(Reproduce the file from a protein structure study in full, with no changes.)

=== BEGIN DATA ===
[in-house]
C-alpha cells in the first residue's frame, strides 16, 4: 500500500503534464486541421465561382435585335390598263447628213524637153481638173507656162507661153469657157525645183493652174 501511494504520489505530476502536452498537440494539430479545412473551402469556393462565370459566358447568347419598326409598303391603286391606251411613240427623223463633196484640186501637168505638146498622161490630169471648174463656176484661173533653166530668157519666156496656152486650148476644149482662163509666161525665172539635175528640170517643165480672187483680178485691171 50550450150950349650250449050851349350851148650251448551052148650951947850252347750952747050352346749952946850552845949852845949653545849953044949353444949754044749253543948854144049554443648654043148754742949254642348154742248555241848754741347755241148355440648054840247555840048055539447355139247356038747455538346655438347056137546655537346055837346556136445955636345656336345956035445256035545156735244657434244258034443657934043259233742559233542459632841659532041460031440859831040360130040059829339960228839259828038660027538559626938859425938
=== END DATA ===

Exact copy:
[in-house]
C-alpha cells in the first residue's frame, strides 16, 4: 500500500503534464486541421465561382435585335390598263447628213524637153481638173507656162507661153469657157525645183493652174 501511494504520489505530476502536452498537440494539430479545412473551402469556393462565370459566358447568347419598326409598303391603286391606251411613240427623223463633196484640186501637168505638146498622161490630169471648174463656176484661173533653166530668157519666156496656152486650148476644149482662163509666161525665172539635175528640170517643165480672187483680178485691171 50550450150950349650250449050851349350851148650251448551052148650951947850252347750952747050352346749952946850552845949852845949653545849953044949353444949754044749253543948854144049554443648654043148754742949254642348154742248555241848754741347755241148355440648054840247555840048055539447355139247356038747455538346655438347056137546655537346055837346556136445955636345656336345956035445256035545156735244657434244258034443657934043259233742559233542459632841659532041460031440859831040360130040059829339960228839259828038660027538559626938859425938